To view and/or download the race brochure in PDF format, click here.

April is Valley Bike Month

Valley Metro has declared the month of April Valley Bike Month and published a calendar of events in the Phoenix metropolitan area as part of the festivities. Here is a list of Valley Metro-recognized events (no races are on the list, I see). Some (but not all) of these events are also described below in the newsletter.

April 2
     20th Annual Tour de Mesa
     Chandler Family Bike Ride
     Peoria Pioneer Days Family Bike Ride
     REI Used Bike Drive
April 3 -- 6th Annual Scottsdale Cycle the Arts
April 5 -- REI Bike Commuting Class
April 10 -- Glendale Family Bike Ride
April 16 -- Ciclovia Mesa 2011
April 17 -- Valley Metro Great Bike Chase & Game
April 20 -- Valley Bike to Work & School Day
April 23 -- SanTan Wheelie Jam
April 30 -- Arizona Bicycle Club Desert Classic

To view the Valley Metro Web page that contains links to the Web pages of the events listed above, click here.

Coalition of Arizona Bicyclists Novice Courses in April

The Coalition of Arizona Bicyclists offers courses for beginning cyclists. Do you have a friend or spouse who doesn’t know how to fix a flat, is insecure about riding in traffic, or cannot handle the minor mechanical problems that can occur during a ride? If so, one of the following courses may be the answer.

The Traffic Skills 101 course, by and for women, was held on Saturday March 26 at Global Bikes, 835 North Gilbert Road #111 in Gilbert, Arizona from noon to 5 p.m. The course covered such topics as basic bike-handling skills, crash avoidance, traffic laws as they pertain to cyclists, plus a history of the bicycle.

The non-gender-specific version of Traffic Skills 101 course for all cyclists will be held at the same location from noon to 5 p.m. on April 9. It covers most of the same topics as the women’s course described above.

In addition to the classroom segment, both courses have an online segment, which must be completed in advance of the classroom and riding sessions. The online portion of the course is free, but the in-person session costs $25. In return, participants receive a $25 gift certificate from Global Bikes.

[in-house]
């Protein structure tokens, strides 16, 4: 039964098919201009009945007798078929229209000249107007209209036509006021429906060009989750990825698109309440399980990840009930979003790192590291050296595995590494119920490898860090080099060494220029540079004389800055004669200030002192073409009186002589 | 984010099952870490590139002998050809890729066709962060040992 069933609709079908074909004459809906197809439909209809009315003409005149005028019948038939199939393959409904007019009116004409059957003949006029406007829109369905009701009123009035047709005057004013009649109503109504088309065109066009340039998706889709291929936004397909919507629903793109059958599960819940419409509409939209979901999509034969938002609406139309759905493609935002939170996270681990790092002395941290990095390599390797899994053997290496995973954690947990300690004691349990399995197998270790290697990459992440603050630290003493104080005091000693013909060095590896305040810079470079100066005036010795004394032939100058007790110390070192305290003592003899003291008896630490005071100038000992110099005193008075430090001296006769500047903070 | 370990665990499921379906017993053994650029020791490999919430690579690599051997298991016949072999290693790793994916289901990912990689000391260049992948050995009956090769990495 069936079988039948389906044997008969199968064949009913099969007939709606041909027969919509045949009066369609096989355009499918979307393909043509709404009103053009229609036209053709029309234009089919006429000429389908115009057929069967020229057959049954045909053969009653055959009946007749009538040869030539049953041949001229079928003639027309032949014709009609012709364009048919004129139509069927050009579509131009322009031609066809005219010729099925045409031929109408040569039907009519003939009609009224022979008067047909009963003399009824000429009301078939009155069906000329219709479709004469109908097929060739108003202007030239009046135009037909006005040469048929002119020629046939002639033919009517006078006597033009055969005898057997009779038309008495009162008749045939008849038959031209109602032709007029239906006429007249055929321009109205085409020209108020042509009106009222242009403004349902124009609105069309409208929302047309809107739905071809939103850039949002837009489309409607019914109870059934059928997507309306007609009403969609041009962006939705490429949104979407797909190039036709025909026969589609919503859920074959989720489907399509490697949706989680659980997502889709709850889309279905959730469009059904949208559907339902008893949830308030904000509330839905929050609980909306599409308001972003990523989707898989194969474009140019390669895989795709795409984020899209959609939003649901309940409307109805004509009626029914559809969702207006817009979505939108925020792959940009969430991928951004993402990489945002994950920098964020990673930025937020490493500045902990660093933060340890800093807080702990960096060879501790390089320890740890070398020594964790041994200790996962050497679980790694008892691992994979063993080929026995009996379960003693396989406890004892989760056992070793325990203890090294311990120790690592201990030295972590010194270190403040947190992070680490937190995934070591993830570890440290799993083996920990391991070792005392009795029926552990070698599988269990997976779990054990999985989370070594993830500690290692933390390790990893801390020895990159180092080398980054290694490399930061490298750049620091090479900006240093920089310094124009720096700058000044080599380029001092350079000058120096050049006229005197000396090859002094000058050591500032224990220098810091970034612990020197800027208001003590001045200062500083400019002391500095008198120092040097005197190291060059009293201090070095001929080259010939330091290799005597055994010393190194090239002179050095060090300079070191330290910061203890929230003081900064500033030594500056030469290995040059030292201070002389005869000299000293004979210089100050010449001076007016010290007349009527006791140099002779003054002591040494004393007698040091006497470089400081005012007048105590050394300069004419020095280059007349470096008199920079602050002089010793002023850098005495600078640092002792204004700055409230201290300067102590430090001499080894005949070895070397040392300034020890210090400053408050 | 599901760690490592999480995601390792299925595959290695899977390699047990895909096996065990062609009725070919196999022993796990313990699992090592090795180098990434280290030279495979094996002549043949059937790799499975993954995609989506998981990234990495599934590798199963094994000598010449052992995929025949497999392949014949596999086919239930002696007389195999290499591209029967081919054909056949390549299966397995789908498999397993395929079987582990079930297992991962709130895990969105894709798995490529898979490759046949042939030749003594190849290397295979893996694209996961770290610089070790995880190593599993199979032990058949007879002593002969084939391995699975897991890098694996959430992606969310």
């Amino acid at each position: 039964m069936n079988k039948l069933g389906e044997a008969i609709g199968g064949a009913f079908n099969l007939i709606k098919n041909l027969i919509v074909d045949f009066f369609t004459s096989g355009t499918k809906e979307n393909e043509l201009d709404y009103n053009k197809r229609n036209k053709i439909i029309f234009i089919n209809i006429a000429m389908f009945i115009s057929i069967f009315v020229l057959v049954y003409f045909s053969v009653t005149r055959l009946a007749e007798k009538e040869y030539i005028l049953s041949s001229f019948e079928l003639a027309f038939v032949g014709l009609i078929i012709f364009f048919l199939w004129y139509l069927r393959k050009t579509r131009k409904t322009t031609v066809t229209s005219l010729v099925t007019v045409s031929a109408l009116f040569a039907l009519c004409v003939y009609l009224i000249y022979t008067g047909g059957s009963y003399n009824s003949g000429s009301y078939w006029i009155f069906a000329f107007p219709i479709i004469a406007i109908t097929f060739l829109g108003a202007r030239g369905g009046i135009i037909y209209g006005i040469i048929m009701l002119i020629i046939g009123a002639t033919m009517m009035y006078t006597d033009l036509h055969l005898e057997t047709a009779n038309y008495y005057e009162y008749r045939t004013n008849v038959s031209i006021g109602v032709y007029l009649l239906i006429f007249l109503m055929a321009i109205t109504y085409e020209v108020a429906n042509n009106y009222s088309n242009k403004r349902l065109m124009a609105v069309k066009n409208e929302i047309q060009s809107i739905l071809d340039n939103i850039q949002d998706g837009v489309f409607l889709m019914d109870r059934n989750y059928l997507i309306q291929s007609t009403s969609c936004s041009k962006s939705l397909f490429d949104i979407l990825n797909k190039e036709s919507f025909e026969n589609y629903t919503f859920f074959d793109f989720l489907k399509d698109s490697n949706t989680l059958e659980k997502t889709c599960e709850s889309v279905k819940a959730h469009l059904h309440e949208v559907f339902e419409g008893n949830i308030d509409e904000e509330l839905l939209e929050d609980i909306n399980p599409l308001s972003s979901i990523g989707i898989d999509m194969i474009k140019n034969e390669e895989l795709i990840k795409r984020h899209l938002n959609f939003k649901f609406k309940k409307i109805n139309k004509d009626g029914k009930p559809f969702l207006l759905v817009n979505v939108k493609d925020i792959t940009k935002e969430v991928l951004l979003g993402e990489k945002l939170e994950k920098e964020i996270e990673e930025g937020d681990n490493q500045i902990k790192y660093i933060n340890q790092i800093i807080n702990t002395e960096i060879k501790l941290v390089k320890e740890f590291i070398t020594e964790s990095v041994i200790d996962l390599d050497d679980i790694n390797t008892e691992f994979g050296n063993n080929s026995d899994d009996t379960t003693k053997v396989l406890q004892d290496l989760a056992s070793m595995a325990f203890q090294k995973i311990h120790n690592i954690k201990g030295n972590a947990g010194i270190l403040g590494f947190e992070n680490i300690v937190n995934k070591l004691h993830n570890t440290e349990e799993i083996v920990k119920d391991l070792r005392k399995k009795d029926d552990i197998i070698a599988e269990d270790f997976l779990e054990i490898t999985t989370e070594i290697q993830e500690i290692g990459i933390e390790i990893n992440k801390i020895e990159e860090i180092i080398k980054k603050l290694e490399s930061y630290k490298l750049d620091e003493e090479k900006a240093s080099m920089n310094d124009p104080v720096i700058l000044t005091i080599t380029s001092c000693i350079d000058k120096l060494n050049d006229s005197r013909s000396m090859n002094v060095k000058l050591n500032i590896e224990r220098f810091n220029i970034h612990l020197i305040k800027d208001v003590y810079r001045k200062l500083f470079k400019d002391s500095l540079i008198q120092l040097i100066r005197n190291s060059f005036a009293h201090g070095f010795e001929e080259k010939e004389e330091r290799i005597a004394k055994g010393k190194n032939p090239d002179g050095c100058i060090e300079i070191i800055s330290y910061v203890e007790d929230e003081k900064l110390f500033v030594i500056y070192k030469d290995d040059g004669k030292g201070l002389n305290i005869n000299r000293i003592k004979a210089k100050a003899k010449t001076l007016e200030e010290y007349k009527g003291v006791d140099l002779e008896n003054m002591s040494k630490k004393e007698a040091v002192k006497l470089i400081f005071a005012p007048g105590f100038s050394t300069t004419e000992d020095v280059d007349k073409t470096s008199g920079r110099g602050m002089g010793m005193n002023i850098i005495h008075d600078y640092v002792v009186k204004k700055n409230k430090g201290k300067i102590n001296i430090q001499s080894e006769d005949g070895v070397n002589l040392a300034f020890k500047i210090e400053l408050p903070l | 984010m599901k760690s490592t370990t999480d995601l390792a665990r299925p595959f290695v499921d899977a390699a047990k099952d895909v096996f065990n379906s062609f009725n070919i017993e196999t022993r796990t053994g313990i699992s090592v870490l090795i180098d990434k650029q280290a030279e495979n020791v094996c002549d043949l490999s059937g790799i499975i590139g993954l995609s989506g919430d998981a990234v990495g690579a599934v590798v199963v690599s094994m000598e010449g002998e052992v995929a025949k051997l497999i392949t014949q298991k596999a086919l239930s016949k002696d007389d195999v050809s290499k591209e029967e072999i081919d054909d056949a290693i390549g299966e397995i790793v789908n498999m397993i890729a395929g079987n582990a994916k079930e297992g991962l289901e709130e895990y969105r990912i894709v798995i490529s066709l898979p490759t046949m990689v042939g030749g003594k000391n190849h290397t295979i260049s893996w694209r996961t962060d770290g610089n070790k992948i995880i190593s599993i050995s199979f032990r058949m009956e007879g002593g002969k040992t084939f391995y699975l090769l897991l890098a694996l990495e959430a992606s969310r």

For more information, click here.

Colossal Cave Stage Race – This Weekend

The Colossal Cave Race was once a road race held on a single day, but in recent years, it has metamorphosed into three-stage race held over two days.

Stage 1 is the Rocket-Stav Time Trial held on April 2. The out-and-back course is 6.6 miles long and is described as mostly flat with a 104-foot elevation gain. The first rider starts at 7:00 a.m., and the last rider is expected to finish at approximately 9:25 a.m. Riders will start at 30-second intervals.

The second stage will be the Musselman Honda Criterium held on the K1 Kart Circuit near the time trial location. The first group of racers will start at 11:00 a.m., although the circuit will be opened for warm-up at 10 a.m. The course is described as very technical but not dangerous with 13 turns and 17 feet of elevation change per 0.8-mile lap. This is the same course that was used for the spring Tucson Wednesday night criterium series.

The final stage is a road race on the traditional Colossal Cave nine-mile circuit with rollers, climbs, and descents. Riders will do from 1 to 9 laps around the circuit, depending on which category they are racing.